I went quickly to the hospital lobby to grab Beau a couple post-sedation snacks, as he always wakes-up ravenous. As soon as I returned to the recovery room the recovery nurse mentioned that they were almost done.

“Really? Wow, that was fast.”

“Well, yeah, I mean you’ve got Maloney doing it.”

I didn’t know exactly what she meant, but the comment gave me a warm feeling inside. The benefit of being an extreme case is that you are given the best of the best. Within moments Beau was wheeled into recovery and I watched him as he slowly emerged from the chemical sleep.

He woke-up seamlessly and, half-sedated, shoved popcorn into his mouth. He is always silly in his partial coherence. The nurse and I laughed at him and he grinned. The nurse was pregnant and we chatted about the name of her little one. Beau spoke-up, “and the middle name?!” And we laughed and she said it would be James after her father who had died when she was 14. I asked her to tell me about him. So she did. As we stood on opposing sides of the stretcher both caring for my son, she told me about her daddy, and about her daughter who would know him even more by being his namesake.

Life is so fragile and so full and so heavy and so good.

Beau asked to go to Lucille’s after the hospital for “eggs Benedict, and beignets, and grits,” and as we have been having trouble to get him to eat much of anything these days, I happily obliged. We walked up and realized it was the perfect day for cajun food because it was Fat Tuesday! What a treat. Also, the owner of Lucille’s, a kind man named Fletcher, was there and we were able to chat with him briefly. Perhaps because it’s been my favorite restaurant since 2004, but it feels special to take to the owner. Beau enjoyed only a couple bites of three huge entrees and I couldn’t care less of the waste. He was here, we were whole.

A MyChart notification pinged my inbox as we were finishing-up. Frantically I clicked through the multiple steps to access the results. His first results, CSF cell count (lumbar puncture, spinal fluid) were in.

1 CSF nucleated cell.

Fuck. Ok, deep breath. Fuck. Fuck. Fuck. Stop. Ok this has happened before. Damn it. Fuck.

The spinal fluid is a closed system that should not have any nucleated cells in it. The result should be zero. And it had always been zero, until he relapsed. Now we’ve come to learn that there are a handful of scenarios when a nucleated cell can appear in the spinal fluid, and not be a cancerous blast, but they are rare. Having any nucleated cells in the fluid is cause for concern, until you know otherwise. I knew the manual differential wouldn’t post for around a hour. I looked across the table and wondered if this would be that moment. The one before hindsight. The moment before everything changed and we went from celebrating Fat Tuesday at our favorite local restaurant to being hurled towards a bone marrow transplant.

Two hours later the manual differential posted to MyChart and I frantically clicked through again. No Blasts. No cancer. 20 minutes later our oncologist called and confirmed the results. “Spinal fluid is clear. Now we wait for bone marrow.”

We arrived home and shared our left-overs with Jude who was very pleased as eggs benne from Lucille’s is his absolute favorite. The sun was shinning and the temperature was going to hit its highest of the year. I went outside and watched Selah jump on our trampoline with her neighbor best friends. Their mom, also my friend, came to join me. I shared with her our results. She hugged me fiercely and said, “Oh this had made my day!”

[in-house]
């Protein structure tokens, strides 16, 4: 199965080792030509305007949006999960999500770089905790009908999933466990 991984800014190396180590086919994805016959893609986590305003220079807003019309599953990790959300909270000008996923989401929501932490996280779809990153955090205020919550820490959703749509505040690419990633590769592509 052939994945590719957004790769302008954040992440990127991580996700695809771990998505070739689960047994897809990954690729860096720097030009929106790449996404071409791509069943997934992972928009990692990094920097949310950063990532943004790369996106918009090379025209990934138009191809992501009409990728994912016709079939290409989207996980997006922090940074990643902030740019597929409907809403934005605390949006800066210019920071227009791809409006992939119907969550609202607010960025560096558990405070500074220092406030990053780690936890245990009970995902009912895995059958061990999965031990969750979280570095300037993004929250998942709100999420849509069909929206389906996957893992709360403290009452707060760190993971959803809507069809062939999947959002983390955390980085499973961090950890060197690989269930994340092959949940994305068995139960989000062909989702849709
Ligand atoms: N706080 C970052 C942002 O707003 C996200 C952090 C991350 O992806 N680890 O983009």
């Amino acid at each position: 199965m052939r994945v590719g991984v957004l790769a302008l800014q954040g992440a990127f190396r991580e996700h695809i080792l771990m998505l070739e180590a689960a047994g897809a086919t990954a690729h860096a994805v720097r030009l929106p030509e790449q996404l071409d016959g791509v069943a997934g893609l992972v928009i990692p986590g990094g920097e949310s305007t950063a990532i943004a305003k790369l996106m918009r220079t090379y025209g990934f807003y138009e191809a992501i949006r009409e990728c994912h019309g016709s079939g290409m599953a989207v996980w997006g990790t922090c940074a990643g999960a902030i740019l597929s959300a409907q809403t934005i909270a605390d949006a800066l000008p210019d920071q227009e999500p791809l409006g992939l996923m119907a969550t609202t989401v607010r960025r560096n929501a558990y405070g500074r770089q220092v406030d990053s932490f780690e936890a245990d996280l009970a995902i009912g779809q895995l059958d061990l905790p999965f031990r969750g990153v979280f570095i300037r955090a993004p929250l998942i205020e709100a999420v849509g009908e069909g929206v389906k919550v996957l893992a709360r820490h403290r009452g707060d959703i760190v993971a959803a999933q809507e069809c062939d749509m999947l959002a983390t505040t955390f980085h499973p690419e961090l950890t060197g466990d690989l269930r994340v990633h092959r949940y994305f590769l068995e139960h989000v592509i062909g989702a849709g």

I was glad to have her holding that space for me, the space of radical gratitude. It’s hard for me to get there. It’s hard in 6 hours to hold your kid while they cry that they hate their life, to watch them wake from a chemical sleep, to wait in the purgatory of knowing there is one nucleated cell, only to find out it was nothing and then celebrate.

Thankfully, she reminded me that it’d take time to move in to that place and that was ok.

I walked inside to lay down and give myself some intentional space to soak in the results. Clear spinal fluid. A gift.

Jude told me he wasn’t feeling too well, and we decided that perhaps a bath would help him. I mindlessly added a couple drops of essential oils that I knew were helpful for an upset stomach. Within minutes he was complaining that his whole body was itchy like it had a rash, and I realized I had added a “hot” oil. A “hot oil” being basically an oil that has components that irritates skin and mucus membranes and should never be applied topically. We quickly drained the tube and I rubbed him down with soap and rinsed him with the shower head. He wanted to try the bath again so we re-filled the tub, but because of all the water already used, we lost hot water about 3/4 through the refill. He begged for more hot water and so we brain stormed that we could heat a huge pot on the stove and add it to the tepid bath. In the meantime I handed him a towel which he laid a top himself to keep the room air off his wet body that was only half covered with tepid water.

Josh went to boil water on the stove and I stayed with Jude. He was anxious to be left alone. I wasn’t sure why. But hospital days always have emotions come out in unexpected ways so I didn’t think a whole lot of it. Within minutes Josh yelled that he was headed up with more water and as if on queue Jude proceeded to throw-up, a huge amount, all over his bath. He started sobbing, between heaves. I rubbed his back as he sat in the bath, adding to the slurry of tepid water and his own vomit. He finished, turned to me and smiled, “I feel MUCH better…and I am so glad I was in the bath!”

To each their own.

I yelled down to Josh, “Abort mission! May Day! May Day!” and laughed at myself that I was able to just find the humor in this insane situation. Josh came quickly and we worked to get the bath tub drained and Jude rinsed and then soaped and rinsed again, though this time with fully cold water as the water tank was empty.

We got everything squared away and I got snuggled in to bed with Jude who would go on to be sick multiple more times that evening.

I didn’t have any time to sit with the bigger meaning of clear spinal fluid, we were anchored securely into getting through the stomach flu.

Head right on over to Part 2 of this story here.